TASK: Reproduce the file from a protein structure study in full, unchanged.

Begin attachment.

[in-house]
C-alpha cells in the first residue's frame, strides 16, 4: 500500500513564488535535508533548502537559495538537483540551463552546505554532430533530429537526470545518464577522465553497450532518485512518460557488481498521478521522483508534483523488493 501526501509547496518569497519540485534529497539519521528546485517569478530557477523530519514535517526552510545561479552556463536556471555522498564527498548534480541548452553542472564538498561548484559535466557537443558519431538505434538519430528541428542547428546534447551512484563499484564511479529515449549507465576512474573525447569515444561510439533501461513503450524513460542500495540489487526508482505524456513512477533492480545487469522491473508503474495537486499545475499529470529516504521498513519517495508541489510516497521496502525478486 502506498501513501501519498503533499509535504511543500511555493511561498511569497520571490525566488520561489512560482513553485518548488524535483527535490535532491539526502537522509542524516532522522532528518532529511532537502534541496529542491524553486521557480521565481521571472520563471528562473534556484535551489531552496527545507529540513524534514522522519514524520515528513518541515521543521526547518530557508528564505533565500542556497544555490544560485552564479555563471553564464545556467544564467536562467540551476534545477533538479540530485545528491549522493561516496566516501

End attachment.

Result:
[in-house]
C-alpha cells in the first residue's frame, strides 16, 4: 500500500513564488535535508533548502537559495538537483540551463552546505554532430533530429537526470545518464577522465553497450532518485512518460557488481498521478521522483508534483523488493 501526501509547496518569497519540485534529497539519521528546485517569478530557477523530519514535517526552510545561479552556463536556471555522498564527498548534480541548452553542472564538498561548484559535466557537443558519431538505434538519430528541428542547428546534447551512484563499484564511479529515449549507465576512474573525447569515444561510439533501461513503450524513460542500495540489487526508482505524456513512477533492480545487469522491473508503474495537486499545475499529470529516504521498513519517495508541489510516497521496502525478486 502506498501513501501519498503533499509535504511543500511555493511561498511569497520571490525566488520561489512560482513553485518548488524535483527535490535532491539526502537522509542524516532522522532528518532529511532537502534541496529542491524553486521557480521565481521571472520563471528562473534556484535551489531552496527545507529540513524534514522522519514524520515528513518541515521543521526547518530557508528564505533565500542556497544555490544560485552564479555563471553564464545556467544564467536562467540551476534545477533538479540530485545528491549522493561516496566516501